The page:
I. Direct Investment Impact
According to RTI International, North Carolina experienced $7.8 billion in direct investments or spending on renewable energy facilities between 2007 and 2016. Solar photovoltaic (PV) facilities accounted for 82% of this direct spending at $6.4 billion (in 2013$). RTI assumed this investment resulted in approximately 2,140 megawatts (MW) of PV capacity installed in the state over the same time period.
This means that every 1 MW of solar PV installed in North Carolina between 2007 and 2016 resulted in approximately $3 million in direct spending in the state. Using this estimate as a rough proxy for future direct spending from installed solar PV, the assumed 4,870 MW of solar that will be installed as a result of HB589 will result in approximately $14.6 billion in direct investments in North Carolina.
Table 1: Estimated Direct Solar Investments in North Carolina from HB589
|Source of New PV from HB589||Estimated Additional Capacity (MW)||Estimated Direct Investments ($ millions)|
|HB589 RFP||2,660||$ 7,968|
|HB589 Grandfathered projects still to be built||1,220||$ 3,654|
|Green Source Rider||600||$ 1,797|
|Solar Leasing||250||$ 749|
|Solar Rebate||100||$ 300|
|Community Solar||40||$ 120|
It is important to note that this future direct investment will be impacted by the price of PV equipment and labor costs associated with developing future PV facilities. Neither RTI nor NCSEA have run an analysis taking these potential cost estimates into account and NCSEA is using direct investment numbers from 2007-2016 as a proxy.
II. North Carolina’s Current Solar PV Capacity
Installed Capacity as of July 2017
According to the Solar Energy Industries Association, North Carolina had the 2nd most installed solar PV capacity in the country. The NC Sustainable Energy Association tracks renewable energy systems installed in North Carolina based on filings at the NC Utilities Commission. As of July, 2017, North Carolina had 5,828 PV systems (projects) with a cumulative installed capacity of 2,866 MW (or 2.866 gigawatts).
Table 2: NC Installed Solar PV
Source: NCSEA’s Renewable Energy Database compiled from filings at the
NC Utilities Commission; as of July 2017.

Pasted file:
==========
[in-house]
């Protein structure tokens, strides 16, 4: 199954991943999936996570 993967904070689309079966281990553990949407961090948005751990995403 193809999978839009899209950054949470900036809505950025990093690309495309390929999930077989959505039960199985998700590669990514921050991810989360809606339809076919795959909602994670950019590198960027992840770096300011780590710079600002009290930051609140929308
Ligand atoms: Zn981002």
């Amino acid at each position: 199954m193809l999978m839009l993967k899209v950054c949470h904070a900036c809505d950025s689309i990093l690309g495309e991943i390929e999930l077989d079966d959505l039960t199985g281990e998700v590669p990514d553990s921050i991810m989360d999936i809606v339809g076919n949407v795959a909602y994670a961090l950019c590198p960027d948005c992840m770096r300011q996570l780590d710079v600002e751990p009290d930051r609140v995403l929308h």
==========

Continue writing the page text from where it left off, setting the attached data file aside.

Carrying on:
New Opportunities for Small-Scale Solar PV Systems
As Table 2 makes clear, most of North Carolina’s installed solar PV capacity comes from large utility-scale projects. HB589 will provide much needed new opportunities for North Carolina home and business owners to take advantage of smaller solar PV systems through the solar rebates and leasing program that will be enabled by HB589.
Net Metering Customers
According to filings at the NC Utilities Commission by utilities and solar PV developers, there are approximately 4,512 net-metering customers (4,173 residential and 300 commercial customers) as of July 2017. This represents 51 MW of installed solar PV capacity (all projects under 1MW). These net metering customers have already been providing benefits to the state’s electric grid and it is important that the net metering study mandated in HB589 reflects the benefits these and future net metering systems provide.
Community Solar Systems
Currently, there are only 11 community solar systems in North Carolina, which were developed by electric cooperatives across the state. HB589 will greatly expand community solar options to the millions of North Carolina residents who live in Duke Energy Progress and Duke Energy Carolinas service territories.
Map: NC Electric Cooperatives’ Community Solar Systems
III. Impact of HB589 Wind Moratorium
NCSEA and other members of the legislative stakeholder process that led to HB589 continue to be extremely disappointed in the 18-month wind moratorium that was unnecessarily inserted into the NC House-passed version of HB589, which all of the participating stakeholders supported.
This wind moratorium threatens two already proposed projects that would bring significant investment into rural communities in Eastern North Carolina. The Timber Mill Wind project being developed by Apex Clean Energy in Chowan and Perquimans Counties represents an estimated $500 million investment, while the Little Alligator project being developed by Renewable Energy Systems (RES) in Tyrell County represents a $200 million investment. 
This moratorium unnecessarily puts this combined $700 million in investment in serious jeopardy while sending a terrible signal to potential future wind farm developments in the state.
 RTI (2017). Economic Impact Analysis of Clean Energy Development in North Carolina - 2017 Update. https://energync.org/wp-content/uploads/2017/07/NCSEA_2017_Final_RTI-6-29-17-1.pdf